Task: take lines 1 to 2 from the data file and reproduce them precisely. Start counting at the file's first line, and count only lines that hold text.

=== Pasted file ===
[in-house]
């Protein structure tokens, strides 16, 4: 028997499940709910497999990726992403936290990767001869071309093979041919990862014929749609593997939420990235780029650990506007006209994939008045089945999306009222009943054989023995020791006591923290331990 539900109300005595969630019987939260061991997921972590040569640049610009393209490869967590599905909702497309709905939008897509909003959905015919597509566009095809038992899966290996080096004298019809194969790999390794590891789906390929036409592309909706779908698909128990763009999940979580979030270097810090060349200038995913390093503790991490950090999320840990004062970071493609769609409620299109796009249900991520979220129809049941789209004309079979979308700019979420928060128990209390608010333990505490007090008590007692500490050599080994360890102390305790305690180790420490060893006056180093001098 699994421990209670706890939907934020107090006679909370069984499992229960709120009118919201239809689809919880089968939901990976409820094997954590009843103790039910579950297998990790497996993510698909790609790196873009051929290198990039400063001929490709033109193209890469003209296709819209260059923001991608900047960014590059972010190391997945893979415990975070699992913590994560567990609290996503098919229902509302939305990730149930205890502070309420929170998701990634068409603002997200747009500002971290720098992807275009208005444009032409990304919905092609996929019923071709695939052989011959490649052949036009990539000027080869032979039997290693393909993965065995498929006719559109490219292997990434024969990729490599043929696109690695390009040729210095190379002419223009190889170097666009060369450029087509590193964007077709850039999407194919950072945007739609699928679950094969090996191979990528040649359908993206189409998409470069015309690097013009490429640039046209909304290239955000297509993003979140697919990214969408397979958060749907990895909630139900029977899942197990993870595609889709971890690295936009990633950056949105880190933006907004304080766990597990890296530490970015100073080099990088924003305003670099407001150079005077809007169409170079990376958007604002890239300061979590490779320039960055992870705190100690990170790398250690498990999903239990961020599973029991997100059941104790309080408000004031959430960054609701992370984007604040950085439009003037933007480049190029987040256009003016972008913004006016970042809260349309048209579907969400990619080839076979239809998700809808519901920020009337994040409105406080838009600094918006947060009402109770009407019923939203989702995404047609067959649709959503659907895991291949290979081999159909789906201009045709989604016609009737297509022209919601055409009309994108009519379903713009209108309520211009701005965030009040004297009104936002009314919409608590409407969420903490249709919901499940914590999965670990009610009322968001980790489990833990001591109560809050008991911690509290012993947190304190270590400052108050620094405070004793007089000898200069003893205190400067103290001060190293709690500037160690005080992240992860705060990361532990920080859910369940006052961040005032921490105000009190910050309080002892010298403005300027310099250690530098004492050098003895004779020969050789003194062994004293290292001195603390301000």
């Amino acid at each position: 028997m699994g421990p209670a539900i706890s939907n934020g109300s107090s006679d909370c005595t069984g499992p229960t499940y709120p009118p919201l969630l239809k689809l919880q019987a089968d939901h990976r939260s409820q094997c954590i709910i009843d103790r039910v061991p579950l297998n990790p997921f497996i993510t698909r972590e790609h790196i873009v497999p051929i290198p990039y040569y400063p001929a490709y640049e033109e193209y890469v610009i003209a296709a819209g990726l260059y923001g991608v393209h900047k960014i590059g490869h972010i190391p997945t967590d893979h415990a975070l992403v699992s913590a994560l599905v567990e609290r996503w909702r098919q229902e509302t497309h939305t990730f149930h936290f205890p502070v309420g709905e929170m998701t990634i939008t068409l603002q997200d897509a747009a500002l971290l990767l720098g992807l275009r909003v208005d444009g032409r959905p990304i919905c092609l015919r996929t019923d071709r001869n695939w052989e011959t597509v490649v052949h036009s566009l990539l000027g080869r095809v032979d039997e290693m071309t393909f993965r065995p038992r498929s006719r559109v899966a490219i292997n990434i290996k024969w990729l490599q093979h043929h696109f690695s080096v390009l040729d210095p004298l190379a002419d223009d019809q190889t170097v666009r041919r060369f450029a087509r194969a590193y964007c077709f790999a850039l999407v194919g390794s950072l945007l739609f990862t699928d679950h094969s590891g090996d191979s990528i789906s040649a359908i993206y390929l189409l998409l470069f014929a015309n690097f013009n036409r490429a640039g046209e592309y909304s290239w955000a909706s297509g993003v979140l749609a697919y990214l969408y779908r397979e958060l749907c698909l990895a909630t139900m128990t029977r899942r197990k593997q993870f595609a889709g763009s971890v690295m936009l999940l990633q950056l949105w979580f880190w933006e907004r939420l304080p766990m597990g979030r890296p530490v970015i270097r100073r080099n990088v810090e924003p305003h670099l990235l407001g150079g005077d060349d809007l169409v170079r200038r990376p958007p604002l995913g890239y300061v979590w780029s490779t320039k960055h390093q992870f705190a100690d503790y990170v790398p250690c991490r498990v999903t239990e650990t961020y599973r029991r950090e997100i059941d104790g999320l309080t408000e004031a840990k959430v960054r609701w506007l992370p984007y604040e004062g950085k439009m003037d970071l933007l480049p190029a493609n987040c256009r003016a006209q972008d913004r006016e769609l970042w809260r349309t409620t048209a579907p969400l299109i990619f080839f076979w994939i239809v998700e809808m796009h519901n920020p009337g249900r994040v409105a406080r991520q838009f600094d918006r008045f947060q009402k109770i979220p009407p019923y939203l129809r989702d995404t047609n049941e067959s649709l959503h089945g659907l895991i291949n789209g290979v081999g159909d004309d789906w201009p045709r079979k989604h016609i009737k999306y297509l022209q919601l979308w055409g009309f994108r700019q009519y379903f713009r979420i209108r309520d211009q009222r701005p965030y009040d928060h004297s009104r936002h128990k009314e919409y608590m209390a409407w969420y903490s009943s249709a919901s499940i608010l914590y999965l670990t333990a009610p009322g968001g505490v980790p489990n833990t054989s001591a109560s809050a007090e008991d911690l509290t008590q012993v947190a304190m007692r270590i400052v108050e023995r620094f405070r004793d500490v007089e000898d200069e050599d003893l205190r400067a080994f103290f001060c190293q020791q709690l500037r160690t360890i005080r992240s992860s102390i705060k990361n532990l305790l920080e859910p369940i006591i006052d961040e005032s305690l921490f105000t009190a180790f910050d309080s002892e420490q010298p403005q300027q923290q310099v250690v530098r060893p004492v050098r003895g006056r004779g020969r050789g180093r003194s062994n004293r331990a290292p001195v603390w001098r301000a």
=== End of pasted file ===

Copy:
[in-house]
């Protein structure tokens, strides 16, 4: 028997499940709910497999990726992403936290990767001869071309093979041919990862014929749609593997939420990235780029650990506007006209994939008045089945999306009222009943054989023995020791006591923290331990 539900109300005595969630019987939260061991997921972590040569640049610009393209490869967590599905909702497309709905939008897509909003959905015919597509566009095809038992899966290996080096004298019809194969790999390794590891789906390929036409592309909706779908698909128990763009999940979580979030270097810090060349200038995913390093503790991490950090999320840990004062970071493609769609409620299109796009249900991520979220129809049941789209004309079979979308700019979420928060128990209390608010333990505490007090008590007692500490050599080994360890102390305790305690180790420490060893006056180093001098 699994421990209670706890939907934020107090006679909370069984499992229960709120009118919201239809689809919880089968939901990976409820094997954590009843103790039910579950297998990790497996993510698909790609790196873009051929290198990039400063001929490709033109193209890469003209296709819209260059923001991608900047960014590059972010190391997945893979415990975070699992913590994560567990609290996503098919229902509302939305990730149930205890502070309420929170998701990634068409603002997200747009500002971290720098992807275009208005444009032409990304919905092609996929019923071709695939052989011959490649052949036009990539000027080869032979039997290693393909993965065995498929006719559109490219292997990434024969990729490599043929696109690695390009040729210095190379002419223009190889170097666009060369450029087509590193964007077709850039999407194919950072945007739609699928679950094969090996191979990528040649359908993206189409998409470069015309690097013009490429640039046209909304290239955000297509993003979140697919990214969408397979958060749907990895909630139900029977899942197990993870595609889709971890690295936009990633950056949105880190933006907004304080766990597990890296530490970015100073080099990088924003305003670099407001150079005077809007169409170079990376958007604002890239300061979590490779320039960055992870705190100690990170790398250690498990999903239990961020599973029991997100059941104790309080408000004031959430960054609701992370984007604040950085439009003037933007480049190029987040256009003016972008913004006016970042809260349309048209579907969400990619080839076979239809998700809808519901920020009337994040409105406080838009600094918006947060009402109770009407019923939203989702995404047609067959649709959503659907895991291949290979081999159909789906201009045709989604016609009737297509022209919601055409009309994108009519379903713009209108309520211009701005965030009040004297009104936002009314919409608590409407969420903490249709919901499940914590999965670990009610009322968001980790489990833990001591109560809050008991911690509290012993947190304190270590400052108050620094405070004793007089000898200069003893205190400067103290001060190293709690500037160690005080992240992860705060990361532990920080859910369940006052961040005032921490105000009190910050309080002892010298403005300027310099250690530098004492050098003895004779020969050789003194062994004293290292001195603390301000």